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Morecambe man sentenced for hare coursing in Lincolnshire

A man from Morecambe has been sentenced after being caught hare coursing in Lincolnshire.

George Miller, 32, of Loupsefell Drive, and Lewis Sheridan, 37, of Thicketford Road, Bolton, were seen walking across arable land with their two dogs, a beige long dog, and a black long dog; the dogs were seen chasing and catching hares.

They have been ordered to pay more than £4,500 and handed Criminal Behaviour Orders banning them from the county during hare coursing season, for the next 10 years.

They had arrived in the area earlier that day, travelling from Lancashire and Greater Manchester, in a silver Skoda car which they had left near to a farm in the area. They had tried to hide the car behind some foliage.

On arriving back at the car, the men were challenged by the local farmer who had tried to block the car in with farm machinery. In a bid to escape, the Skoda was driven at speed across grassed areas and onto the A151.

Sheridan and Millar were arrested when their car was seen and stopped by officers from the Rural Crime Action Team (RCAT), less than an hour afterwards. Their car was seized along with the two dogs and other property believed to be used in the commission of their illegal activities. The property included three thermal cameras, a video camera and four mobile phones. Information from these digital devices would prove to form a key part of the investigation.

Information obtained from the recording devices and mobile phones pinpointed the men’s unlawful activities and provided evidence of their offending.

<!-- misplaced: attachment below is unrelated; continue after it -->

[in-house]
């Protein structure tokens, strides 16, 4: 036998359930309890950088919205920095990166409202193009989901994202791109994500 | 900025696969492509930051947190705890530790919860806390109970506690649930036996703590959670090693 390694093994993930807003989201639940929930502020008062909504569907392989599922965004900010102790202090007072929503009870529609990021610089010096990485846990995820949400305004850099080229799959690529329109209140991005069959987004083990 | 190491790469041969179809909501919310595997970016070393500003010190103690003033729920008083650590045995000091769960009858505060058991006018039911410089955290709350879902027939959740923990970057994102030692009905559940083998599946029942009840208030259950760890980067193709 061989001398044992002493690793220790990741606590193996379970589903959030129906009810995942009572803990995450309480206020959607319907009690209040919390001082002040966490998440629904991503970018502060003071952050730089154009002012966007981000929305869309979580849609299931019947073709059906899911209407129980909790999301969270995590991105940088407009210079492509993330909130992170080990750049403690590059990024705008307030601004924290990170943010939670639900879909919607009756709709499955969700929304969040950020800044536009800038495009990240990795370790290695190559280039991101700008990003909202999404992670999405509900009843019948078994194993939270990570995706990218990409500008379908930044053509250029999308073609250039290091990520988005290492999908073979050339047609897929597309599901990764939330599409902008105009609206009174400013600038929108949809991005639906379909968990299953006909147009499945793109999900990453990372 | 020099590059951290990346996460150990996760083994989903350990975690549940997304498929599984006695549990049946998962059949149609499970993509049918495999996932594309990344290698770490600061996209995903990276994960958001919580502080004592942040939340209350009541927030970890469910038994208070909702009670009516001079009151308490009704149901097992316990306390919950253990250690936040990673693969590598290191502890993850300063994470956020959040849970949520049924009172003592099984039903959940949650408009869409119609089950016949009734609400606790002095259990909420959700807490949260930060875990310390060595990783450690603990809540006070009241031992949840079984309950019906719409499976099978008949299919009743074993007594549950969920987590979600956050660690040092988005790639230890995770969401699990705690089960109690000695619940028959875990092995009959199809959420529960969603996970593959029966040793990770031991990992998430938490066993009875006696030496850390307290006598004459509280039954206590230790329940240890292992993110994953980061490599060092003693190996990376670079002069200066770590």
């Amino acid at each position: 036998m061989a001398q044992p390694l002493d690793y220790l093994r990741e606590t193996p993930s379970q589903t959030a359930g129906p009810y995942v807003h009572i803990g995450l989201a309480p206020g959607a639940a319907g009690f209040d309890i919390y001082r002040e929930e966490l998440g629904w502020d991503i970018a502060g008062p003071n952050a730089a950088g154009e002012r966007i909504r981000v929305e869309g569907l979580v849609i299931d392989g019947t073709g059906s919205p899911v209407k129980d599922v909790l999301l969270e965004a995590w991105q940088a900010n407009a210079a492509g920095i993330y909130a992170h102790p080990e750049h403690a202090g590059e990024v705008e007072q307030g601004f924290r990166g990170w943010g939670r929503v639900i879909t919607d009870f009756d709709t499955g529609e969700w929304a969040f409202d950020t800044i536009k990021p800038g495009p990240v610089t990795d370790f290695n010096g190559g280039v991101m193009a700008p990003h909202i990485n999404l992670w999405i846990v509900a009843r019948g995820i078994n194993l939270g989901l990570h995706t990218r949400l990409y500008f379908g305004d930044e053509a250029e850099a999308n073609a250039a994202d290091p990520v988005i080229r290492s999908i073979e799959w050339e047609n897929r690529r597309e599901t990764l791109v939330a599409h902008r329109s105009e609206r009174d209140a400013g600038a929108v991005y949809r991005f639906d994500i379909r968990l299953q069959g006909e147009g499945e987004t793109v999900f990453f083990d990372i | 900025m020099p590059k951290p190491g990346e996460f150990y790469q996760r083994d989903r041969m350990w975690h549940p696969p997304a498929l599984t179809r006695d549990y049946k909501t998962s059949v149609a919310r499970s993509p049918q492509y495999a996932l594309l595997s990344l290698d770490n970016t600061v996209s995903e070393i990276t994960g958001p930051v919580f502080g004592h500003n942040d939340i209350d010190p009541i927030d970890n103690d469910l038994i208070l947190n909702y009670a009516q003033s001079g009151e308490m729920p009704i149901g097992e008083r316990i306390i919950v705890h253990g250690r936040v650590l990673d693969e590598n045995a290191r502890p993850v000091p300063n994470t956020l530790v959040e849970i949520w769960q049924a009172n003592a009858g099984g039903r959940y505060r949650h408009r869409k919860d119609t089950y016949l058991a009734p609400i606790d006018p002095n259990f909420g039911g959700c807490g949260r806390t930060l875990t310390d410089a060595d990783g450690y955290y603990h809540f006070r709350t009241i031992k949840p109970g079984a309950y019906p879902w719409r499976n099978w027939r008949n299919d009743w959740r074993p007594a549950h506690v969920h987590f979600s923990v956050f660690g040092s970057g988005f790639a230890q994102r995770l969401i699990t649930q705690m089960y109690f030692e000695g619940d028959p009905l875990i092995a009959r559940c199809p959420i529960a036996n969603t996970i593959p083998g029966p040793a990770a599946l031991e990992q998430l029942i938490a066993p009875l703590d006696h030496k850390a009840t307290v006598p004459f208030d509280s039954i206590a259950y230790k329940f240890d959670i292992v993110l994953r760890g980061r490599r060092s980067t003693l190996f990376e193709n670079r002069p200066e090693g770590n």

In interview the men used the excuse that they had the landowner’s permission to undertake pest control and that is why they were at the location; hare coursing is illegal so no such permission can ever be granted for those activities.

Sheridan and Miller pleaded guilty at Boston Magistrates’ Court last week to hunting a wild mammal with a dog, contrary to Schedule 1 of the Hunting Act 2004.

PC Karen Irving, Rural Crime Action Team, said: “With the support of the farming community, our team, along with response officers, neighbourhood teams and other resources from the force, focus on bringing offenders before the courts.

‘’These offenders are people who inflict such outdated cruelty and terror upon our wildlife.

"I believe the defendants both relinquished their dogs so that kennelling costs were not adding up, which they do daily. The welfare of the dogs is our main concern as we can rehome them much sooner than waiting for a potential court order.

“Notwithstanding the real cruelty and horror of these offences, the farmers have their land and crops damaged and that can have long term financial consequences.

“The farmer in this case has supported us throughout our investigation and we’re very grateful for their help.”

Both men relinquished ownership of their dogs which have subsequently been rehomed.

A recovery order was granted for kennelling fees, which totalled £3,285.50. With fines, costs and surcharges added to the kennel fees, the two men must pay a total of £4,575.50 in full by the end of this month.

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